Starting a small business is an exciting adventure, but the decision to become your own boss should not be taken lightly.
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Here are six steps to take into account and plan for before taking the leap into entrepreneur land.
Make a Flexible Business Plan
Map your business out on paper, the experts suggested, making it easier to visualize your plan of action.
“You definitely need a written business plan so you know where you’re going and how you’re going to get there,” said Mary Reed, owner of Mary Reed Public Relations.
“You also need to be flexible, knowing as time goes on, some of your expectations may change, the reality of your situation may change and you’re going to have to adapt.”
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Analyze Your Potential Market
Knowing your market from the start will lead to strong revenue streams in the future, the experts said.
Bob Prosen, president and CEO of The Prosen Center for Business Advancement and author of Kiss Theory Good Bye, suggested analyzing the following questions:
•What’s the size of the market of what I have to offer;
•Is the market growing;
•What’s the demand for my product or service;
•Who are the competitors, how successful have they been and are they growing or shrinking?
“It’s really an understanding of the market and the value that your customers or intended customers are placing on the product that you’re offering,” Prosen said.
Calculate Your Cash Flow Needs
Cash flow is one of the most important elements of a startup and bad planning at the start could be your downfall later, the experts warned.
“Cash flow tells you a lot about the health of a business,” explained Prosen. “You always need a lot more money and access to capital than what you anticipated. Always overestimate and make sure you have enough sources that you can cash into to achieve the full amount.”
You need to have a backup plan in terms of where you will get money should you encounter financial difficulties. Reed suggests establishing a line of credit with a bank or setting aside an emergency savings account.
Many companies grow rapidly at the beginning but end up going under later in life due to poor planning and management of cash flow, said Eric Tyson, co-author of Small Business for Dummies.
“Just because your business is growing and you’re getting more customers doesn’t mean that you’re home free,” he explained. “Your expansion plans and the cost of doing business can get out of whack with your revenue growth. Cash flow is probably the one of the most important financial variables that you need to be tracking to make sure you’re on track and not going to be running out of money.”
Know Your Target Audience and Their Needs
Knowing your target consumer base is critical for marketing, said Reed.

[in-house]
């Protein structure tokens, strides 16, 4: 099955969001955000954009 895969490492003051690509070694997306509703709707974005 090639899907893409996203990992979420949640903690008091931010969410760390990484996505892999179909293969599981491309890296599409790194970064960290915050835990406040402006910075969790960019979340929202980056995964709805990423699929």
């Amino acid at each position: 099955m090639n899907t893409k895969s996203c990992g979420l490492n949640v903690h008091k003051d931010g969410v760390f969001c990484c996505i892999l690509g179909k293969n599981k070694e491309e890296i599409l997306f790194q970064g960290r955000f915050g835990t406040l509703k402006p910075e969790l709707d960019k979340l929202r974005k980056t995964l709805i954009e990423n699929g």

Reed advised all potential entrepreneurs to ask:
•Who are you going to go after?
•How are you going to appeal to them?
•What web sites or magazines are you going to advertise on?
•What kind of public relations campaign are you going to conduct?
“If you don’t understand what your customer needs and don’t identify the target correctly, you’re going to end up wasting precious time and sales dollars trying to convince people that they need your product or service,” explained Prosen.
“When you’re selling your product or service to either a business or consumer, you have to understand what the business’ customers need. That’s what they’re trying to satisfy.”
Know What You Want from Employees
Before you decide to enter into a partnership or hire employees, identify the type of people you want working with you.
"If you have one wrong person; they don’t share your vision or understand what you’re trying to accomplish, it can ruin the whole organization,” said Dave Evans, co-founder of WorldWideSalesTraining.com.
You need to consider what type of people you work best with, especially in the case of a partnership.
“If you’re taking on a partner, it’s kind of like getting married,” said Tyson. “You want to discuss as many things as you can before you get ‘married’ and disperse them. You should put an agreement in writing so that you’re literally on the same page.”
Expert Advice: Taxes and Legal Liabilities
Depending on the business, startup entrepreneurs may want look to professionals for advice on issues such as taxes and potential legal liabilities. The experts suggest forming a team of legal and financial advisors to protect your company and your personal assets.
“You want to make sure you have a respectable CPA--someone you trust, someone who is going to do the right thing,” advised Evans. “The right CPA is as critical as having the right employees. If they give you the wrong advice, you could be in trouble.”
Depending on the state you’re in and the type of business you’re starting up, taxes can be simple or very complicated, so you may want to hire a tax attorney to guide you through the process.
“A tax attorney understands the ramifications of how you set your business up and can help you minimize taxes,” said Prosen. “I would rely on expert advice here and not just go by research and the seat of my pants.”